In a leaked letter to European Commission President Ursula von der Leyen concerning the ongoing fishing rights disputes, French Prime Minister Jean Castex, acting on behalf of Macron, urged the EU to make an example out of Britain to show that leaving the EU is “more damaging than remaining”.
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In the letter the French PM wrote that it is “necessary for the European Union to show its full determination to obtain full compliance with the agreement by the United Kingdom and assert its rights by using the levers at its disposal in a firm, united and proportionate manner.
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“It is essential to make clear to European public opinion that compliance with the commitments entered into is non-negotiable and that leaving the Union is more damaging than remaining in it.”
Breitbart.com reports: Mr Castex went on to argue that if Britain fails to meet the demands from Paris on the number of fishing licenses granted, then the EU should trigger article Article 506 of the Brexit agreement in order to impose sanction-like tariffs on British seafood. The French government has already threatened to take such actions unilaterally, however, has so far seen minimal support in Brussels.
France has accused the British government of withholding fishing licenses for French boats to fish in Britain’s lucrative fisheries in the English Channel and off the coast of Jersey. The UK, for its part, has claimed that the vessels denied licences did not have a history fishing the waters in question prior to Brexit and therefore should not be granted access following Britain’s official departure from the EU.
In response, France has threatened to use time-consuming border checks on British products in order to exacerbate supply chain issues. The French government has also hinted at a blanket ban on British seafood from being traded in its ports.
Paris has previously threatened to cut off energy entirely to Jersey, the largest of the Channel Islands in the English Channel and a British Crown Dependency off the coast of France.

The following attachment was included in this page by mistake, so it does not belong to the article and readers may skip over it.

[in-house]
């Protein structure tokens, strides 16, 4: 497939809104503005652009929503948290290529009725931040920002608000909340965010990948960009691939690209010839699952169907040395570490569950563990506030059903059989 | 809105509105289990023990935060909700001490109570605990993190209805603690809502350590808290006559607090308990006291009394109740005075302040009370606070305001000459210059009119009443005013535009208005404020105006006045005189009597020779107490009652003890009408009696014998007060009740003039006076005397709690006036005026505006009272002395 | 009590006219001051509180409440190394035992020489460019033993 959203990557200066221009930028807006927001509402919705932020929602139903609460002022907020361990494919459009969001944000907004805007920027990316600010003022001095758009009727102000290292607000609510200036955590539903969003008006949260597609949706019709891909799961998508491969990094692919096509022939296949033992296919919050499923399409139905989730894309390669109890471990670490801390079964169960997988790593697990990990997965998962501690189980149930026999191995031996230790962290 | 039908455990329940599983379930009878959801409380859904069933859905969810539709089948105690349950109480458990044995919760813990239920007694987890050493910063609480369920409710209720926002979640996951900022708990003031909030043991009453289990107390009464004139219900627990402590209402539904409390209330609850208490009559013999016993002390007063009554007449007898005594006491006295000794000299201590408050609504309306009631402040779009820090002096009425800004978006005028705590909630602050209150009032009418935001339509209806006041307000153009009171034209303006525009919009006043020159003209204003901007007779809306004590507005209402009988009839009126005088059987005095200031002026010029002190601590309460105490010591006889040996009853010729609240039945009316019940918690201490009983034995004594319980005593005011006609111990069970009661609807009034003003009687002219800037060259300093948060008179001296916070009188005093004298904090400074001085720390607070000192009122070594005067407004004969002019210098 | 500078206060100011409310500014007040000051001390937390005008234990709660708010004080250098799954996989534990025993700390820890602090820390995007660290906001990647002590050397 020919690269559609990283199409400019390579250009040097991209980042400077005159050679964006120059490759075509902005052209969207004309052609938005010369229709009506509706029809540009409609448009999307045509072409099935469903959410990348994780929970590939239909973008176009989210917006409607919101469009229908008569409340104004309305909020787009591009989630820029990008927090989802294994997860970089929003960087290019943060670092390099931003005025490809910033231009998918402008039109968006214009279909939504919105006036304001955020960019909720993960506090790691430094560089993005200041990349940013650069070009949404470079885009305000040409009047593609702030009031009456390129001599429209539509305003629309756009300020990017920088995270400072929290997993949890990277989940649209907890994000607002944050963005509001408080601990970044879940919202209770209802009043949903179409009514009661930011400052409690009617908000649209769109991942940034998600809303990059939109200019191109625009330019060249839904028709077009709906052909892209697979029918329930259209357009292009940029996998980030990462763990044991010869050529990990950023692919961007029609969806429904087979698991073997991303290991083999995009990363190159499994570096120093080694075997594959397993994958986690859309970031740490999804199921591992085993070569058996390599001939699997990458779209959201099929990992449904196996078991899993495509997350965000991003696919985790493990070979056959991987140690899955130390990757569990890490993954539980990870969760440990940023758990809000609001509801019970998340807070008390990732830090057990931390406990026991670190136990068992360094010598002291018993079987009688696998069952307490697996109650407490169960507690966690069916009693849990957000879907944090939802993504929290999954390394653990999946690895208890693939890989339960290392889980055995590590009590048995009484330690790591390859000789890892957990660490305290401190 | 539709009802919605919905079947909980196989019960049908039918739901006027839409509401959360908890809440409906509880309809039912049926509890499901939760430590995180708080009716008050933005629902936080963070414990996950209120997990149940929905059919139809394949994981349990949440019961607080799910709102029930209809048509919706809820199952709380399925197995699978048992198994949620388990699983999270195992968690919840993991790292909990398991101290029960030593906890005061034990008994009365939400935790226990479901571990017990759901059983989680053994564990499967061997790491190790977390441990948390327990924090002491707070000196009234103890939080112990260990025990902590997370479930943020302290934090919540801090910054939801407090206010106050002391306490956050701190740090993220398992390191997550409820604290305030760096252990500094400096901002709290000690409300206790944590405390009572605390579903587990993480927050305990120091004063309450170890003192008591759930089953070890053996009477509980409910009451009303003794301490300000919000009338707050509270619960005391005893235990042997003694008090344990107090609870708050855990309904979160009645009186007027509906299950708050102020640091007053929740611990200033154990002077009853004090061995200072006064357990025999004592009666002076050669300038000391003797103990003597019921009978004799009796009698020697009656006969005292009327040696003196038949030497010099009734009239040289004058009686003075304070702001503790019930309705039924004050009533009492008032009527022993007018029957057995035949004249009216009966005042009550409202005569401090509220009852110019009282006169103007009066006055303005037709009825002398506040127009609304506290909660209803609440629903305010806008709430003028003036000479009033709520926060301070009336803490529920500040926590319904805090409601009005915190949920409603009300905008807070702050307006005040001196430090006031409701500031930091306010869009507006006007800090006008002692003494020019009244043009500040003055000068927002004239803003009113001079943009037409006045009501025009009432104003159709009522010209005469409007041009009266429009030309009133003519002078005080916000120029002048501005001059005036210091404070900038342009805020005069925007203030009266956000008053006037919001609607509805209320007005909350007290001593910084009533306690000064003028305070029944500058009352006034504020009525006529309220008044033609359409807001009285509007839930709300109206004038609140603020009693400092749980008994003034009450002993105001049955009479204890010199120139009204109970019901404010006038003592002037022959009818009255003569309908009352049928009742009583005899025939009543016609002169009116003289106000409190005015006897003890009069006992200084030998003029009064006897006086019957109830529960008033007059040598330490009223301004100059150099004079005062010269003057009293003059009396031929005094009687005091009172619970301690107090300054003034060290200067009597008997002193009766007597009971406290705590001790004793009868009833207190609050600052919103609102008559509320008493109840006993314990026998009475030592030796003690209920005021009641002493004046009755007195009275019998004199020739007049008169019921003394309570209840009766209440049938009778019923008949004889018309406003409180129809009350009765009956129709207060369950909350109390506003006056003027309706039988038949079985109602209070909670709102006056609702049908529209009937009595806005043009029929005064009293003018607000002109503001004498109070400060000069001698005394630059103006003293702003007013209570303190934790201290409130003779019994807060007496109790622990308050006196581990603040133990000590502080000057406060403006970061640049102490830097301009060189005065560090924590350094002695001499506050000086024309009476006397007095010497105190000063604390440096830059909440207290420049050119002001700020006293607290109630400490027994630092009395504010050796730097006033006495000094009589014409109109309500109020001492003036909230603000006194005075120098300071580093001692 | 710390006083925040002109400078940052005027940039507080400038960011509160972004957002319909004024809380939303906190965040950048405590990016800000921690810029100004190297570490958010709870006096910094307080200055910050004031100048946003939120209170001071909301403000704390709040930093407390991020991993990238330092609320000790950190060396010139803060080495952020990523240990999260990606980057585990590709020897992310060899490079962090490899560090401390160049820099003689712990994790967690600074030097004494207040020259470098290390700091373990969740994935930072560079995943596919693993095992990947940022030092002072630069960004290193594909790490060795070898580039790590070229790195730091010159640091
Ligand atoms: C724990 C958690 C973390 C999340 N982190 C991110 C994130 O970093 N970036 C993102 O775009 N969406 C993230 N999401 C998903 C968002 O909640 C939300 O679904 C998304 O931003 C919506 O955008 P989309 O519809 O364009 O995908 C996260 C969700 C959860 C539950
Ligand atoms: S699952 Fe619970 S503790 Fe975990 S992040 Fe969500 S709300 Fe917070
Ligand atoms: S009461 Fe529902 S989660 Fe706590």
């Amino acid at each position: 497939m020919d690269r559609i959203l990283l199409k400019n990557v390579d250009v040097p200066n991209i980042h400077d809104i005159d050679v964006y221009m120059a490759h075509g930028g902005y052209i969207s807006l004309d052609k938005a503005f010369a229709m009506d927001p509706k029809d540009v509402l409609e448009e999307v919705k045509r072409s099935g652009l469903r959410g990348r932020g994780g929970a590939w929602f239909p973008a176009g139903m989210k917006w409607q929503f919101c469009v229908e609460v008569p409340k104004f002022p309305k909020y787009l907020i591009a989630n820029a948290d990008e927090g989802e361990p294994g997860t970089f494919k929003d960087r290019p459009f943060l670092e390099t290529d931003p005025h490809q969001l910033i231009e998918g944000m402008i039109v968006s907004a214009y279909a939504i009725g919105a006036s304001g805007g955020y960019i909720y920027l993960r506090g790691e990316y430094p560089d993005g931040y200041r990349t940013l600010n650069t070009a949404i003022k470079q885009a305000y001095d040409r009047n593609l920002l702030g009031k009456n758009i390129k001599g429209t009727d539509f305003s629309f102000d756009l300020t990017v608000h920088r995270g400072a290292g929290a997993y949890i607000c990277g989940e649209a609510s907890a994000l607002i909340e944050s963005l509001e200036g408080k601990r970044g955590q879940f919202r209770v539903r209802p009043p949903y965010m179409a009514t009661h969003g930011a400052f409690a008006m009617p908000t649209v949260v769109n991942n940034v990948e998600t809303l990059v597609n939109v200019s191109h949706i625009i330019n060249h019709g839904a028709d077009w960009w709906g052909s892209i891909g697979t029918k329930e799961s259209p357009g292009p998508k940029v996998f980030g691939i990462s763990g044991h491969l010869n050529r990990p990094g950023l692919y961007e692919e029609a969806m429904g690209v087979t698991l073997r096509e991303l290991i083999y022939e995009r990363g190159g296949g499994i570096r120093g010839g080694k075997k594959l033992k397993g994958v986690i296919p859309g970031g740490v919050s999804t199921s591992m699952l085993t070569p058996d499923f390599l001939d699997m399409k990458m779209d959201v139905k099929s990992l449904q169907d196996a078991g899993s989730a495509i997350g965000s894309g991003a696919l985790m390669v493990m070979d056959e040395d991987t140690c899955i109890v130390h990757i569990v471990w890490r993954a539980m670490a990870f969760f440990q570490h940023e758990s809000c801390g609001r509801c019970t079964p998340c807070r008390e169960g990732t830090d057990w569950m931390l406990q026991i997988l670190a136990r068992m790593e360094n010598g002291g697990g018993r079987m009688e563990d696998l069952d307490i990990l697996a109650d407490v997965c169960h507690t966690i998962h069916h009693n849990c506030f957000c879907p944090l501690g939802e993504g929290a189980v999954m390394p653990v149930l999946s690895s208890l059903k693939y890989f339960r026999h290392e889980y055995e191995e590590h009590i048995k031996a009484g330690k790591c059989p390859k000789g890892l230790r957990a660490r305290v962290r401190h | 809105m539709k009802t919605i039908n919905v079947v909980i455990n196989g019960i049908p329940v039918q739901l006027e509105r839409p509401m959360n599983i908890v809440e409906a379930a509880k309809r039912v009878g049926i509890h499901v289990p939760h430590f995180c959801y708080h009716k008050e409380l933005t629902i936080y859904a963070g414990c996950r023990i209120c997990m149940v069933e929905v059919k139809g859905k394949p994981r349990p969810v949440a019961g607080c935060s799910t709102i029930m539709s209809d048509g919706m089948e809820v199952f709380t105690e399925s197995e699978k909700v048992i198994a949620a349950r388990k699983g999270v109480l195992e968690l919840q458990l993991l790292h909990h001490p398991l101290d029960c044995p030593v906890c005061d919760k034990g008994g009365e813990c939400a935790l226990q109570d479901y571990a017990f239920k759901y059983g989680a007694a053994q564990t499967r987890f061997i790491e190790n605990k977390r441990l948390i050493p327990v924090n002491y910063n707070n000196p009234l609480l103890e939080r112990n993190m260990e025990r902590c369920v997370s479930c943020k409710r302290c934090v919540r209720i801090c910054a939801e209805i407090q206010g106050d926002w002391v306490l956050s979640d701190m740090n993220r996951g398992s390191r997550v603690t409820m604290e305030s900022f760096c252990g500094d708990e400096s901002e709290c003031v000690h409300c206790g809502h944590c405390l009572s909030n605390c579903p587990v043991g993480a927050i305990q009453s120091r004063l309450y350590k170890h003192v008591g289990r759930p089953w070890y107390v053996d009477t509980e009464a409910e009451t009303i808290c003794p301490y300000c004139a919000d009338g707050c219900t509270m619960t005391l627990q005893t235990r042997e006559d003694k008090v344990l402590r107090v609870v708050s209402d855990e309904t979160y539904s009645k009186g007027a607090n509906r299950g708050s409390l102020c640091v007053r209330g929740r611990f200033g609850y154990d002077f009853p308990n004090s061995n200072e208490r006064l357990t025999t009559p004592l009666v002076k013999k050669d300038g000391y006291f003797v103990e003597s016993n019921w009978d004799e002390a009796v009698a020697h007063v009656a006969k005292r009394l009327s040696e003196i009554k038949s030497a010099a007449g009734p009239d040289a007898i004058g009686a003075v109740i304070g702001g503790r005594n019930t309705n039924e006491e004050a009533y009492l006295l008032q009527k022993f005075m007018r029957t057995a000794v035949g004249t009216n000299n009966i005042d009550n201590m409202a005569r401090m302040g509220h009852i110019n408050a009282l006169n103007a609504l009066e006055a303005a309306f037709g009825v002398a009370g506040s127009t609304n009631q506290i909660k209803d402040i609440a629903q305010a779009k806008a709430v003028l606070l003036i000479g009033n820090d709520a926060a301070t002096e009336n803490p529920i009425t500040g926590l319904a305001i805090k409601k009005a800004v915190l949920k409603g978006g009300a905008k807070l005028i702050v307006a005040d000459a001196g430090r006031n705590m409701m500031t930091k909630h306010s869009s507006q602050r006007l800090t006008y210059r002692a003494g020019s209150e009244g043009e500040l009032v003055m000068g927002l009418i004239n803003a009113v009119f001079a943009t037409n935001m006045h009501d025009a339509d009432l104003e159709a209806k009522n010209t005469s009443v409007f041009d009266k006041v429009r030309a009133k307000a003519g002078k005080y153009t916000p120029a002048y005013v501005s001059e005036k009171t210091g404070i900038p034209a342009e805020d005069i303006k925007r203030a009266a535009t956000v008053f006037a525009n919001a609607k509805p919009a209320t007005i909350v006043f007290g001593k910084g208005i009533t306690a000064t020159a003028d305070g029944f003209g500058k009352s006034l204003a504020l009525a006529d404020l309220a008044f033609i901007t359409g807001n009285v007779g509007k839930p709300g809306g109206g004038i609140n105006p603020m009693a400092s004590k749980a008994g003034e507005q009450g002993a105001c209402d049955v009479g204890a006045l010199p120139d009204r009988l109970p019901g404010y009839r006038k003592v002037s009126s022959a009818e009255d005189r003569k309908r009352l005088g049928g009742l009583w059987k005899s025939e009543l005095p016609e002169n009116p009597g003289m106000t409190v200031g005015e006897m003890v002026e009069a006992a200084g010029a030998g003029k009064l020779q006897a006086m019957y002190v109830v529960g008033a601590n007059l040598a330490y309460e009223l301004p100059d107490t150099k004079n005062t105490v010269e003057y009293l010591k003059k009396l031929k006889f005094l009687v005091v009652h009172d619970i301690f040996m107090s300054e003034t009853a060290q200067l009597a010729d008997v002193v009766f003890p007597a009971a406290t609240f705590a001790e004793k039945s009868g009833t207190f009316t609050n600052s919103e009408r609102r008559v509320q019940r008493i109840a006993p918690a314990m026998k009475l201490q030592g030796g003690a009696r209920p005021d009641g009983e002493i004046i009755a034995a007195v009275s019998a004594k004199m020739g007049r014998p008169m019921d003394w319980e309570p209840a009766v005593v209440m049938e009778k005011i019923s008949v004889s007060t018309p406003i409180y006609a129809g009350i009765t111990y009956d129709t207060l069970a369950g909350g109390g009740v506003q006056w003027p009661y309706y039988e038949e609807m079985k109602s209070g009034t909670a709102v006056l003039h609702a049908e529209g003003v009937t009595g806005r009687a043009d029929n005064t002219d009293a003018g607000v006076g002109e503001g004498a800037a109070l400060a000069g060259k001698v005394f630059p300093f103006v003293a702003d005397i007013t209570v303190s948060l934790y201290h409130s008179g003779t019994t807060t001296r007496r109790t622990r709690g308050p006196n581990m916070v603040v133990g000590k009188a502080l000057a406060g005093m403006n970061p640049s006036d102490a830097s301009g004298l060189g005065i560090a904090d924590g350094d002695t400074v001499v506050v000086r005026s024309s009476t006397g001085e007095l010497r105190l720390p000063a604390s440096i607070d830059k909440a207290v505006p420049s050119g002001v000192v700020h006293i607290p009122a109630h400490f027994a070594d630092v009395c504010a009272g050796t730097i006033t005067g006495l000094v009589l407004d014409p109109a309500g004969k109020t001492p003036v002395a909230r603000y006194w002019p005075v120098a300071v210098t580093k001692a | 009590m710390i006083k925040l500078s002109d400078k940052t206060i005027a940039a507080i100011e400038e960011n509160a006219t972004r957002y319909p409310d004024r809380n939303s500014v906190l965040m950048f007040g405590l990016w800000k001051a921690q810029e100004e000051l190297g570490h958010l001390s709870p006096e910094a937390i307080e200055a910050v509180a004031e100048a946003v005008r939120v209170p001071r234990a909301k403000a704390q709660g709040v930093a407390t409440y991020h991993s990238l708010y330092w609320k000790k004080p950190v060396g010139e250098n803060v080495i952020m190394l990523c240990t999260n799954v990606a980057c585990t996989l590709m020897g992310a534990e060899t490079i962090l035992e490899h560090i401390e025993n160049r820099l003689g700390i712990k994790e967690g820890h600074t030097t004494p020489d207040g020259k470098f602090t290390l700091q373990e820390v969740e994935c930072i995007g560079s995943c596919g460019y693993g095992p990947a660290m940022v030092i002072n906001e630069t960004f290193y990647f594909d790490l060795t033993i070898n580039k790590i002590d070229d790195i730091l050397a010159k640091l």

In a further escalation of tensions, a British fishing vessel was detained off the French fishing port town of Le Harve on Wednesday. According to a report in The Times, the captain of the boat has been charged by the French with unauthorised fishing and could face a criminal trial and fines of up to €75,000 (£63,000/$86,000).
The owner of the boat, Scotland’s Macduff Shellfish, told The Telegraph that it was operating within the law at the time of the detention, with director Andrew Brown saying that it may have come as a result of an “extremely technical rule” over engine upgrades which could have been resolved with a “phone call”.
Following the detention of the fishing vessel and the increase of “confrontational language”, Britain’s Foreign Office summoned French Ambassador Catherine Colonna on Friday.
Yet, the British government of Prime Minister Boris Johnson has taken a notably softer line in the dispute than their French counterparts.
Brexit minister Lord David Frost told the European Commission the UK could launch “dispute settlement proceedings” if France follows through with its threats.
Ahead of a meeting with French President Emmanuel Macron at the G20 summit in Rome on Saturday, Prime Minister Boris Johnson said that he will do “whatever is necessary” to defend British interests in the fishing dispute.
“We fear that there may be a breach of the terms of the trading co-operation agreement implicit in what’s happening, in some of the things that are being said, and obviously we will stand by to take the appropriate action,” Johnson said.
Brexit leader Nigel Farage has called on the government to take a harder line, suggesting that the next time a British ship is seized by the French, then the UK should “do the same” the next time a French boat enters within six miles of the British coast.